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Nicaraguan army touts national security

Gen. Julio Cesar Aviles

photo/ Tim Rogers

Gen. Julio Cesar Aviles

With nods to President Daniel Ortega’s political project and special “reverence” for the Russian government, Nicaragua’s top brass, Gen. Julio César Avilés, said national security provided by the armed forces is the “basis for maintaining peace and stability” and the key to “allowing Nicaragua to advance towards a better future.”

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Aviles’ comments, made on April 4 during the Nicaraguan Army’s annual report to the president, were a combination of data-driven achievements and oaths of loyalty to President Ortega’s political vision.

“We are the People in uniform, working for peace, working for national development, in defense of national resources, and, of course, in the defense and support of Our People,” Aviles said. He added, “The achievements of this institution, Mr. President, are the achievements of your government. Without your support they wouldn’t have been possible.”

Nicaragua’s firewall

Identifying narco-activity as the “principal threat” to national security, Gen. Aviles said the Nicaraguan Army will continue to maintain its “firewall” against drug trafficking.

According to the general, the scorecard from last year’s military operations against narco-trafficking includes the capture of 367 kilograms of cocaine, 336 kilograms of marijuana, 31 foreign drug traffickers, 133 Nicaraguan drug traffickers, 30 boats and 66 vehicles. The army also destroyed 179,780 marijuana plants, Aviles said.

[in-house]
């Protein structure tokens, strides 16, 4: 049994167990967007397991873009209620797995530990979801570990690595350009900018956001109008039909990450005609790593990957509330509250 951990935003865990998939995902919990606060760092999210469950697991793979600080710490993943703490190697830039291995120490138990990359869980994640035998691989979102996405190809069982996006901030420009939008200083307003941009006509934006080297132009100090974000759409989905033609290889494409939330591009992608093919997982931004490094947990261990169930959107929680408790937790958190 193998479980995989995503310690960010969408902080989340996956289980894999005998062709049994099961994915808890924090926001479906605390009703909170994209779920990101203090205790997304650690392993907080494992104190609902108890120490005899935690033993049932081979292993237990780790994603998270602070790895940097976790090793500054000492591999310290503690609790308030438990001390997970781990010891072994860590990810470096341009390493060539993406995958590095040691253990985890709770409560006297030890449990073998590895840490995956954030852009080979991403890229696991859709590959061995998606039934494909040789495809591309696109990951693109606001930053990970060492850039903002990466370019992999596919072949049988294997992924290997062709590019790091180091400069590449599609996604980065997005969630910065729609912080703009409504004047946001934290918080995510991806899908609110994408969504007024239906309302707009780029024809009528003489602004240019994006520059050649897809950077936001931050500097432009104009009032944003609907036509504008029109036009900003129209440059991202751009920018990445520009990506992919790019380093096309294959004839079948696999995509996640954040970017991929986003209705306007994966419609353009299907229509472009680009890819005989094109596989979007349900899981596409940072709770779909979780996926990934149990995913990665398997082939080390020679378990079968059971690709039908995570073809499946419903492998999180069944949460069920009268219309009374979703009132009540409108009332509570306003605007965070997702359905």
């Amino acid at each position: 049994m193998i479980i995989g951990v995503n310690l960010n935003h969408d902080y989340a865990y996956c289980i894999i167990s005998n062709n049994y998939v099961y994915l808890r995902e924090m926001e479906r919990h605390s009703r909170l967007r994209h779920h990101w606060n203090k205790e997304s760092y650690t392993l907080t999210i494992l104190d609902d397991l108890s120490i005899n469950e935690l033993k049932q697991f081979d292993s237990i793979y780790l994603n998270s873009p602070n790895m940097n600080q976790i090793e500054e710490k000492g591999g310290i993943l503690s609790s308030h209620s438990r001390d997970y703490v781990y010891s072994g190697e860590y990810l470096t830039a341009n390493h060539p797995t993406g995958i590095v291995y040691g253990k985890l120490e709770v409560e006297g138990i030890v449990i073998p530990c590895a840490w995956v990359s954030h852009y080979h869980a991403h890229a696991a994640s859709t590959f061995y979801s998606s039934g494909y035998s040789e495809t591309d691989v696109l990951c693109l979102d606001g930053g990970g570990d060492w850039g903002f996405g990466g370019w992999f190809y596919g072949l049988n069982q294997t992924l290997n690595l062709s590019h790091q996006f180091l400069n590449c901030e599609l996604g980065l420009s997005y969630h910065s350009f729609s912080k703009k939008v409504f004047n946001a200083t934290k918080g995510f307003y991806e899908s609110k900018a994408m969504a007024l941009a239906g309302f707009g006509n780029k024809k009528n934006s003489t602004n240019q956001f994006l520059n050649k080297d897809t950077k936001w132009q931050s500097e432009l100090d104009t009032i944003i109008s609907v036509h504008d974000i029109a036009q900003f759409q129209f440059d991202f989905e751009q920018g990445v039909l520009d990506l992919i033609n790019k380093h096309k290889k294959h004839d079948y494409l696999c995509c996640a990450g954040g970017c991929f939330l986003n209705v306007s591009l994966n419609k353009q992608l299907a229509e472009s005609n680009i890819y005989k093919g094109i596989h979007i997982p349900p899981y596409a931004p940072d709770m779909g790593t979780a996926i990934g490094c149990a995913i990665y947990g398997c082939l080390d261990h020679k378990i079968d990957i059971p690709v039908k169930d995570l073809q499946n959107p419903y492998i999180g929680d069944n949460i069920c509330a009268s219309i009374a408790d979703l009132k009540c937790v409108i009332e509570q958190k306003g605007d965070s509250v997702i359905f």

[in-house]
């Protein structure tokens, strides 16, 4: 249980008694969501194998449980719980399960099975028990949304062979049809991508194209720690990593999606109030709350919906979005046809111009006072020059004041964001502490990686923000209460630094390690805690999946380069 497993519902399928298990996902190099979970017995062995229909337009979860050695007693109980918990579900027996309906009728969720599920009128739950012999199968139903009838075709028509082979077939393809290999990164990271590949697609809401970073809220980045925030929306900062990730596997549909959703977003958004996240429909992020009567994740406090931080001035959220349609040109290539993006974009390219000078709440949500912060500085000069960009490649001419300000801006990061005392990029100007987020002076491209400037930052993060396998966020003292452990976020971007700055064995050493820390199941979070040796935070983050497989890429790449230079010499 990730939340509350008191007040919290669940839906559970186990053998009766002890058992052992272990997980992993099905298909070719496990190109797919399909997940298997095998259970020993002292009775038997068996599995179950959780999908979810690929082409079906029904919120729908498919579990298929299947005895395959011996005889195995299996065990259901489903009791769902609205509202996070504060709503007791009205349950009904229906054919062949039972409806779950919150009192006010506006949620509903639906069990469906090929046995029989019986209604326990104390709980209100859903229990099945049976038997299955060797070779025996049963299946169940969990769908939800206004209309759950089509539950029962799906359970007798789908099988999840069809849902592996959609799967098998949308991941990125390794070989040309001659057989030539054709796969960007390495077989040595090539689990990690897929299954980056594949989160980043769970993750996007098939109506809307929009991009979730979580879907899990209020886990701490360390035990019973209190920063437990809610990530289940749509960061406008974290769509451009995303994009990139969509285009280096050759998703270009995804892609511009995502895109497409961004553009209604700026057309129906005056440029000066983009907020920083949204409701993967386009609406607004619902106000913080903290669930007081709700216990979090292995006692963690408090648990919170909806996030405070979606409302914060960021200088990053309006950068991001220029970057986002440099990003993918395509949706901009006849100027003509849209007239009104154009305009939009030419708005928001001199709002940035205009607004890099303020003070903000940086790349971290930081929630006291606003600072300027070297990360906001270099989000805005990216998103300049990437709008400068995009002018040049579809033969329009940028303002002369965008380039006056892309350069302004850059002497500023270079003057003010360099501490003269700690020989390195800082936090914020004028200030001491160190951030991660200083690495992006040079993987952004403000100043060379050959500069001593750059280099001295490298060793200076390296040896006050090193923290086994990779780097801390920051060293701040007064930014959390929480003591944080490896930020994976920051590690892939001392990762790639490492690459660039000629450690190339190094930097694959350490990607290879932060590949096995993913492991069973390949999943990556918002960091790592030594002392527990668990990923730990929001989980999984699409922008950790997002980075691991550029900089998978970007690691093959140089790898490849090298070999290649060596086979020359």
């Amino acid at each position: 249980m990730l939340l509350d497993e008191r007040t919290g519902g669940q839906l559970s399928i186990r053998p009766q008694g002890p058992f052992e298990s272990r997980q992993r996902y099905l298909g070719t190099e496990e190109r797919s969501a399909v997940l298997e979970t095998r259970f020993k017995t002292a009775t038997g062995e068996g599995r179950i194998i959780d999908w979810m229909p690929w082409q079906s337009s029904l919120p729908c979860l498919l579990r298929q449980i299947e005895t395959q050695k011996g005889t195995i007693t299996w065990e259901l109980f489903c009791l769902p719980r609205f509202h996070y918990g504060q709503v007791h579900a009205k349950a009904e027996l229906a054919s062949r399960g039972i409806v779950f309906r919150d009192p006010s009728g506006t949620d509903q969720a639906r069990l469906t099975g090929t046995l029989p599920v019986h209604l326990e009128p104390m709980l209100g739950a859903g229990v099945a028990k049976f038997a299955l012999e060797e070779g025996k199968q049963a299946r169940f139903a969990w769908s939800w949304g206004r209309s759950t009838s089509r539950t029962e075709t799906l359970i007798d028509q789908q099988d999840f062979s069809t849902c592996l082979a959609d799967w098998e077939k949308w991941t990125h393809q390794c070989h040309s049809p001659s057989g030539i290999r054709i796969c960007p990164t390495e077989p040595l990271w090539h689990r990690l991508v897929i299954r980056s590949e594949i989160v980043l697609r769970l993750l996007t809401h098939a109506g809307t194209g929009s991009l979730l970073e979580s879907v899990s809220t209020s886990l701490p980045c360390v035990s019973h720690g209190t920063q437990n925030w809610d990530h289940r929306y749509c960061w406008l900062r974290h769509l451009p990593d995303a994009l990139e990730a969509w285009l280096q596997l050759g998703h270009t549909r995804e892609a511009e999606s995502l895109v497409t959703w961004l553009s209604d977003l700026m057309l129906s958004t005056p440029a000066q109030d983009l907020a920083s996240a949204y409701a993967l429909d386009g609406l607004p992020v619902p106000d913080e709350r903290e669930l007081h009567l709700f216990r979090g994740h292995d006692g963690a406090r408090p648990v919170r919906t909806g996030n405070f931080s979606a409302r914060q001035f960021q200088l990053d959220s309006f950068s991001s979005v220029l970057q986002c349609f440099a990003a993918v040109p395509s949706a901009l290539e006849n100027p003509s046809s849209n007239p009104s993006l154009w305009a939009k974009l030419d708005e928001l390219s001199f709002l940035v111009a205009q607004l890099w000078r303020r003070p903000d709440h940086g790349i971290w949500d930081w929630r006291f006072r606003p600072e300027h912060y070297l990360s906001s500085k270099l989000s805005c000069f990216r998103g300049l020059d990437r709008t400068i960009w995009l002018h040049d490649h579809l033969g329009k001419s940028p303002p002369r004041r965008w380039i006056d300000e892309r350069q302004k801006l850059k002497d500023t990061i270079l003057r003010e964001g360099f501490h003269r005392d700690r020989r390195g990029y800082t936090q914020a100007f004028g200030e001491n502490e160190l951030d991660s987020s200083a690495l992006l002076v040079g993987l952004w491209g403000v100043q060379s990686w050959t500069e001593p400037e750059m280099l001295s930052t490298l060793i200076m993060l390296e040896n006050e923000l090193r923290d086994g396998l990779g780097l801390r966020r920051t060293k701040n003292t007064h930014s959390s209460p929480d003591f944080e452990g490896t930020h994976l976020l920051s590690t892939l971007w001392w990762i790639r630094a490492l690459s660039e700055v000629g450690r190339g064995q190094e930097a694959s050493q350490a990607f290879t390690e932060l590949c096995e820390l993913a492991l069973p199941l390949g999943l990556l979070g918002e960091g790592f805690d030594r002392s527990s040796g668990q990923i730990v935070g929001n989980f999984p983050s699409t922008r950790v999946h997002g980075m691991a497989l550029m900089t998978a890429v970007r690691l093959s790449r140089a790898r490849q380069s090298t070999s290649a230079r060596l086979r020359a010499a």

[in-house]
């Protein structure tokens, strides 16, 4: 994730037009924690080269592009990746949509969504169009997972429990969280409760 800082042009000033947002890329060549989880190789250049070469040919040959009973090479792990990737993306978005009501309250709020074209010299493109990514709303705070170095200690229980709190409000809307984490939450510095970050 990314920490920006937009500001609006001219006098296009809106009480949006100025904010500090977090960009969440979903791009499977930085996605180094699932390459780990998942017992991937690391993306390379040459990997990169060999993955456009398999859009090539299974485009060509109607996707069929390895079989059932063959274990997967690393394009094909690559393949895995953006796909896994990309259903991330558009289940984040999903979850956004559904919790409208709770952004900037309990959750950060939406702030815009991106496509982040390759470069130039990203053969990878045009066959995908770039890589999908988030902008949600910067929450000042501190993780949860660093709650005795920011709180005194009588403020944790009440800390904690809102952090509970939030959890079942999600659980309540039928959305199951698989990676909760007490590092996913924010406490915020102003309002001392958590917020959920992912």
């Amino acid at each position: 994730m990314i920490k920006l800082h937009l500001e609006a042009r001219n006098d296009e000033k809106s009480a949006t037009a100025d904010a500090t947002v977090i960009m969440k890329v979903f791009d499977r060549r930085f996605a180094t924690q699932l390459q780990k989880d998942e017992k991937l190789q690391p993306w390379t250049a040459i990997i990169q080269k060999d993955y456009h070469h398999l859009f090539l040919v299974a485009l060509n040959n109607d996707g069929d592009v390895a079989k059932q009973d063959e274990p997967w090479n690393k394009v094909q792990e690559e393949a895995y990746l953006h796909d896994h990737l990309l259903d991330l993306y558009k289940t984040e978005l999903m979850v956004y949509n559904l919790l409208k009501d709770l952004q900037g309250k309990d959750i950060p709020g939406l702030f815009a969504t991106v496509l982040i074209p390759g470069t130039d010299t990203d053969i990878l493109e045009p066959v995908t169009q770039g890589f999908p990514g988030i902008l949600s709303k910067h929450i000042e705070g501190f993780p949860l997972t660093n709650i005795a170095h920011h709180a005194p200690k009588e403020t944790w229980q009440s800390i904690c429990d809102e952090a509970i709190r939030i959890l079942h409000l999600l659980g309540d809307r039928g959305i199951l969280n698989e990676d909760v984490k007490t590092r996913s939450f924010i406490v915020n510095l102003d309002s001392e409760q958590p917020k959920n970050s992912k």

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“For this reason there are no drug cartels (in Nicaragua),” Aviles said. “The closest thing is the intent to create logistical support networks for the transport of drugs by land and sea.”

Aviles also stressed the army’s role in protecting the environment and patrolling its newly acquired Caribbean waters following the 2012 ruling by the International Court of Justice.

Amid the constantly falling trees of Nicaragua’s rapidly depleting Bosawás and Indio-Maíz reserves, the army managed to confiscate 425,564 board feet of illegally harvested timber.

Though Aviles made it sound like most of the trees the army saved had already been cut from the ground, he equated protecting the forests with the future of Nicaragua’s mega-project plans.

“The protection of these reserves is for us an issue of National Security, because they are the birthplace of our important watersheds and their sustainability will contribute to the strategic projects of national development such as the Tumarín (hydroelectric plant) and the Great Interoceanic Canal.”

In the expanded Caribbean waters awarded by the International Court of Justice, the Nicaraguan Army conducted 2,359 missions in 60,872 miles of ocean, Aviles said. The general did not mention what the specific result of those missions were.

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Since inheriting 100,000 sq km of additional territorial waters in the 2012 Hague ruling against Colombia, Nicaragua has been trying to prove that the expanded maritime territory is not more than it can handle with the region’s smallest and most ill-equipped navy.

The Nicaraguan Army insists it’s up to the challenge of defending its sovereignty. But as tensions flare with Colombia, Nicaragua has been pressured to modernize and upgrade its military — a need that’s pushing the Central American nation closer to Russia in search of help.


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